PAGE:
There was quite a lot of ‘talk’ about the need to ‘give’ and ‘create’. We didn’t discuss how much is enough giving and creating – or how we might interpret this. I suspect that one person’s giving might be another person’s arrogance or patronising – and one person’s creativity might be another person’s kitsch. We probably each need to work this out for ourselves and then hold firm to our beliefs. Is this autonomy?

The course was described as: ‘This is complexity by design… it is about enabling each person to have their own distinct perspective on the material’.  This is a noble aspiration but I wonder if it is a reality in the face of considerable (probably implicit) peer pressure from the CCK11 and wider networks. Another thing I am still thinking about as it relates to the reality of autonomy.

There was an interesting question about duplication of effort – are we, because we are all working in distributed environments rather than in one place – all inventing the wheel? Stephen’s answer was that there is an astonishing amount of duplication of effort in existing traditional courses, but in this type of course each person is creating their own representation (see his presentation on The Representative Student). We all have different perspectives which we express in different ways and this multiplicity of points of view creates a more rounded overall view. What does this mean for understanding learner autonomy?

It’s good to know that three or more MOOCs on, I still feel as though there is lots to learn. Perhaps – or very probably – I am a slow learner 🙂

Learner Autonomy – First thoughts about Stephen Downes’ model

(Stephen Downes’ model in black font) Overall question which I shall come back to later is: How do the recent MOOC/open course designs foster learner autonomy and from the learner perspective, are they successful in this?

A – Factors affecting epistemic states

– empirical factors

– external

– past experience and memory

– current experience

– internal

– emotional state

– pain and suffering, etc

– fear

– psychological

– traumas

– phobias

– philias or needs

I interpret this to mean that any consideration of autonomy must recognise that learners bring with them prior experience on at least three levels. This has a ‘constructivist’ learning theory feel to it. The ways in which learners recognise, interpret and experience autonomy will be influenced by their prior experience. Learners can probably be helped with these by their ‘teachers’ because they are externally recognisable and ‘measurable’.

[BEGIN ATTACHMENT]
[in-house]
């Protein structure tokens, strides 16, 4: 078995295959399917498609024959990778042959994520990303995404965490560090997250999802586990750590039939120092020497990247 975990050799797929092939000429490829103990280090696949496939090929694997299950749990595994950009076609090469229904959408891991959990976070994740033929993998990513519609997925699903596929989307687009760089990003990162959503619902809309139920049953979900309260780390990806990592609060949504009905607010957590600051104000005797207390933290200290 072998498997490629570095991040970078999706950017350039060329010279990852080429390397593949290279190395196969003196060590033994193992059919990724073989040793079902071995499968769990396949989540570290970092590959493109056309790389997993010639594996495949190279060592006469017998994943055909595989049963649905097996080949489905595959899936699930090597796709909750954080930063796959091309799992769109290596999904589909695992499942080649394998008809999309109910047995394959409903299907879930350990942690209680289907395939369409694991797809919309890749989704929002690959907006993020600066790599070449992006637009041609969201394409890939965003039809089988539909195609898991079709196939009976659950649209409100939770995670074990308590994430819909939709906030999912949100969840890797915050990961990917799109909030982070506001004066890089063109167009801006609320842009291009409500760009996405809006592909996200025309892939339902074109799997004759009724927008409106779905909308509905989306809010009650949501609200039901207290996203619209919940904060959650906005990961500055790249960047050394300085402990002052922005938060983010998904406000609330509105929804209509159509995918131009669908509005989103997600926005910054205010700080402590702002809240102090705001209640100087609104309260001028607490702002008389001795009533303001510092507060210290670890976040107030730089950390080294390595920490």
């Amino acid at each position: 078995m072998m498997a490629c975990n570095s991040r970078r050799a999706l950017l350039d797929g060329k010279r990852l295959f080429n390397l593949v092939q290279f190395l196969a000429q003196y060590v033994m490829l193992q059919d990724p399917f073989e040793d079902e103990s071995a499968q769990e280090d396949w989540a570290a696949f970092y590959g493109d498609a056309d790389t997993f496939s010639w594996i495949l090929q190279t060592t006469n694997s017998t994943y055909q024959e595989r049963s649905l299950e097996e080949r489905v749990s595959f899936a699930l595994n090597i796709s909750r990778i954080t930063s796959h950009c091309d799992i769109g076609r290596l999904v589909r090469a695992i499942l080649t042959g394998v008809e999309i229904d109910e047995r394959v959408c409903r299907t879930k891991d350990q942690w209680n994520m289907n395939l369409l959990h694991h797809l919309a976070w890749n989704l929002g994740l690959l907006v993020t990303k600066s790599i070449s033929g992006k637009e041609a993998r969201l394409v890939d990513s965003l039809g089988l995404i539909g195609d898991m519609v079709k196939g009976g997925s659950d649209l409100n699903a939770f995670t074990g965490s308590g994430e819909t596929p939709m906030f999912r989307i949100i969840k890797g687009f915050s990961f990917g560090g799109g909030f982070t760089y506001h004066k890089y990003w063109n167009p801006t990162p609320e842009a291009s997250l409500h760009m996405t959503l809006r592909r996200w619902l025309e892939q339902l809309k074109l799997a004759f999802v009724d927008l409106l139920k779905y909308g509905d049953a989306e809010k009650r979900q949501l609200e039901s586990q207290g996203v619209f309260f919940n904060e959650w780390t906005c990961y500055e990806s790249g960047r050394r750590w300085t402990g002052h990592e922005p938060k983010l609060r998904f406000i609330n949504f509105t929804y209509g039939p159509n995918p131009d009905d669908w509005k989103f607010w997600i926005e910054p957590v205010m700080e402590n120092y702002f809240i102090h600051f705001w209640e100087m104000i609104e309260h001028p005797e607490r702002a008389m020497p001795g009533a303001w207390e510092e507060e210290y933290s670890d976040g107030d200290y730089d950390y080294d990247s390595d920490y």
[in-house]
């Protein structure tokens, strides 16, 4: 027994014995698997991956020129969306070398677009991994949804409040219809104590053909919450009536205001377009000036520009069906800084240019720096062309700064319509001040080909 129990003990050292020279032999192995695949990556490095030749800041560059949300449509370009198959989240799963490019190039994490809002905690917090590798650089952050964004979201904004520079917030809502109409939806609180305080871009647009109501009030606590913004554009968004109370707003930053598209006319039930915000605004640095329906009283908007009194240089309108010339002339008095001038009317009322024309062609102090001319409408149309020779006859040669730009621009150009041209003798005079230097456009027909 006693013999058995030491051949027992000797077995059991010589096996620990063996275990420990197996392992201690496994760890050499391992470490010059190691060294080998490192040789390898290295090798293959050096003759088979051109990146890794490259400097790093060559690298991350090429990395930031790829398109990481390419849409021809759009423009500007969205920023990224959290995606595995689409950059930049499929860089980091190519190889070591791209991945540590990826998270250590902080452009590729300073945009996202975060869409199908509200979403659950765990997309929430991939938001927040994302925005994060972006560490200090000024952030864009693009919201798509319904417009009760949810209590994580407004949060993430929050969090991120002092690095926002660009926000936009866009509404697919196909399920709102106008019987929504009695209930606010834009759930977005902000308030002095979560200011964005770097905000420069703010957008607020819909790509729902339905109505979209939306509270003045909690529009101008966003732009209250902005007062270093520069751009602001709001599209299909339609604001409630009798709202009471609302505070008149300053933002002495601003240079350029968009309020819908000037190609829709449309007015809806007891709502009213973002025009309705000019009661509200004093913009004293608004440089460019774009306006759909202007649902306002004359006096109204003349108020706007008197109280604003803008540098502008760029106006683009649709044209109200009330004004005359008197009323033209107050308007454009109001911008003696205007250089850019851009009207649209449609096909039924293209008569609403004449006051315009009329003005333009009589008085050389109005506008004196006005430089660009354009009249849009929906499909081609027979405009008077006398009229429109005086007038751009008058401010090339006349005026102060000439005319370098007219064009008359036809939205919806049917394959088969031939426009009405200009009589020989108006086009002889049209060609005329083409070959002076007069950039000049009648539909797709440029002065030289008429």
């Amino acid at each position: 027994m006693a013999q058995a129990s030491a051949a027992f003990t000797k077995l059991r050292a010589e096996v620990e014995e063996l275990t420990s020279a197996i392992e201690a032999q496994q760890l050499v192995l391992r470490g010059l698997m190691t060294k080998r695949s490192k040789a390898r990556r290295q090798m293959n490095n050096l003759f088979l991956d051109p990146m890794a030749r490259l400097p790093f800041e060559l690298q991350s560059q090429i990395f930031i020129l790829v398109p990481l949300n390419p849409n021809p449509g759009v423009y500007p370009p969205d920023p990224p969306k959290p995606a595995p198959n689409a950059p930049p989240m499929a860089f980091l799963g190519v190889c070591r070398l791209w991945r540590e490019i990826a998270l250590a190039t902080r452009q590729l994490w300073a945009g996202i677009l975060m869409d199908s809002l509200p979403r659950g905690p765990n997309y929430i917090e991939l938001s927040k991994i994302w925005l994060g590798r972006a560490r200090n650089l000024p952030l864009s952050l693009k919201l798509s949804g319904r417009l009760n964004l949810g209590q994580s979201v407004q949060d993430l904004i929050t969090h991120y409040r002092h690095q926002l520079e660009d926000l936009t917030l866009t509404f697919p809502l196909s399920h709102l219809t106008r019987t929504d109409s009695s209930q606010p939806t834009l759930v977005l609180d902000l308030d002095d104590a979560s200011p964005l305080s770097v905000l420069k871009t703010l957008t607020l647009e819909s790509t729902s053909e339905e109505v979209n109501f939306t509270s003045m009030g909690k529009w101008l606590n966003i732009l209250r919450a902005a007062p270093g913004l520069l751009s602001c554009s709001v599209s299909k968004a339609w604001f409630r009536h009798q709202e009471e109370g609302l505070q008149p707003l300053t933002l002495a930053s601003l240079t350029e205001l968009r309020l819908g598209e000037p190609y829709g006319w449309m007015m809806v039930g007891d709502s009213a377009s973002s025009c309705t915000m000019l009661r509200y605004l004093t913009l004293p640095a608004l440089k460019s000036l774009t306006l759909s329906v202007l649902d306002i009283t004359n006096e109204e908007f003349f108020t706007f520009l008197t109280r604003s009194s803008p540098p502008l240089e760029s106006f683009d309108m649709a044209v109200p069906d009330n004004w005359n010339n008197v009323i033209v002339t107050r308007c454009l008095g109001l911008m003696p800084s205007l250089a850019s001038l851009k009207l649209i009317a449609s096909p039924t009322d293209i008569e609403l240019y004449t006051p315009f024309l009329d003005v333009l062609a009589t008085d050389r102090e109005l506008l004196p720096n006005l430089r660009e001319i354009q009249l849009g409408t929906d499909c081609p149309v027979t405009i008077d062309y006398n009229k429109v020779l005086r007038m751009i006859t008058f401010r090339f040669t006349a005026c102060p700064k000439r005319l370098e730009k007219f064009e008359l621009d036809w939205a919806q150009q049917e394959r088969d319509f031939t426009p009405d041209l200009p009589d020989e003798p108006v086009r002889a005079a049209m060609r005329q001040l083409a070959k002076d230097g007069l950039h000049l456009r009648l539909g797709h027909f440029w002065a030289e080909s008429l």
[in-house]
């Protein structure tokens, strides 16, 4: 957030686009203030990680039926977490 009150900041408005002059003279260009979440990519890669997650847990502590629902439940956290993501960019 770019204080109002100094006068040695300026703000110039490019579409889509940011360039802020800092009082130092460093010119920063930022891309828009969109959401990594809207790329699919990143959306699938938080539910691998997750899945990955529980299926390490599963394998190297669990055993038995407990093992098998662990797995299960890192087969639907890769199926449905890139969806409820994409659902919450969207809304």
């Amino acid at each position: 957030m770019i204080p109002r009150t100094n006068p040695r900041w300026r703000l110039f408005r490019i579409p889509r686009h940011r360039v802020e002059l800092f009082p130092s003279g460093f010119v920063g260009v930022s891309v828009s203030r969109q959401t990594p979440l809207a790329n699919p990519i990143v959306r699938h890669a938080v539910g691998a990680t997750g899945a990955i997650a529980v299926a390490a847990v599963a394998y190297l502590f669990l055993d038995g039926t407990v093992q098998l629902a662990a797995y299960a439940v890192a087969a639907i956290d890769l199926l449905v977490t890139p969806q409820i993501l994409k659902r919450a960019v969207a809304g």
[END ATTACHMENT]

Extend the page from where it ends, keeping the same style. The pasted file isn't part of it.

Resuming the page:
– cognitive factors

– world view or belief set

– frames or traces – recognition of ranges of alternatives

– metaphors or underlying models

– causation, spirit, or other mechanisms

– morality, sense of agency, responsibility

– reasoning mechanism (if any), including:

– logical capacities (including modal, probabilistic)

– mathematical capacities

– degree of certainty attained, required

– language – languages learned, vocabulary

I interpret this to mean that a learner’s experience of autonomy, or ability to act autonomously (bearing in mind that this is not a constant state) is influenced by their ‘internal’ mental state, frames of reference. This may not be visible to the teacher and therefore may be harder to influence, from a teacher’s perspective.

– external factors

– rewards and incentives

– financial

– intrinsic or non-financial

– punishments, sanctions and threats

– expectations

– professional standards

– organizational vision or strategy

From my initial and brief reading of related research, this is related to motivation. My personal perspective is that truly autonomous learning relies heavily on intrinsic motivation, in the absence of punishments, sanctions, threats and expectations. That’s not to say that these external factors do not exist, but that learners must be in a position to choose to reject the extrinsic in favour of the intrinsic or vice vers

B – Capacity to act on epistemic states

– physical factors

– mobility and location

– perceptual (can you see, is there light?)

– effective (can you project into the environment – do the buttons respond, do the pages turn, etc)

– physical support – housing, health, nutrition, etc

– time

This seems to relate to ‘independent’ learning – which has been raised in past research. Autonomy is interpreted in a variety of ways and independence is one of those. My husband is disabled and I know the importance of independence as a pre-requisite to autonomy. They are not the same thing. The conditions have to be right in order to be able to make decisions/choices. This is interesting and I am still thinking about it.

– social factors

– laws, rules and regulations, including flexibility of these

– peer pressure, mores, threat of sanctions

– mode of collaboration – authoritarian, democratic, consensus,         deliberative, etc

– leadership – capacities, temperament, inclinations, etc

– responsibility or authority

This relates to the social constraints of our personal circumstances – so for example my mother married an extremely Victorian man who believed that women should not go out to work – her role was to support her husband (which she did extremely effectively) – but her autonomy in terms of her choice over how she could express her talents was controlled by someone else. Whilst this particular example might not be so common today – autonomy can be restricted in these circumstances.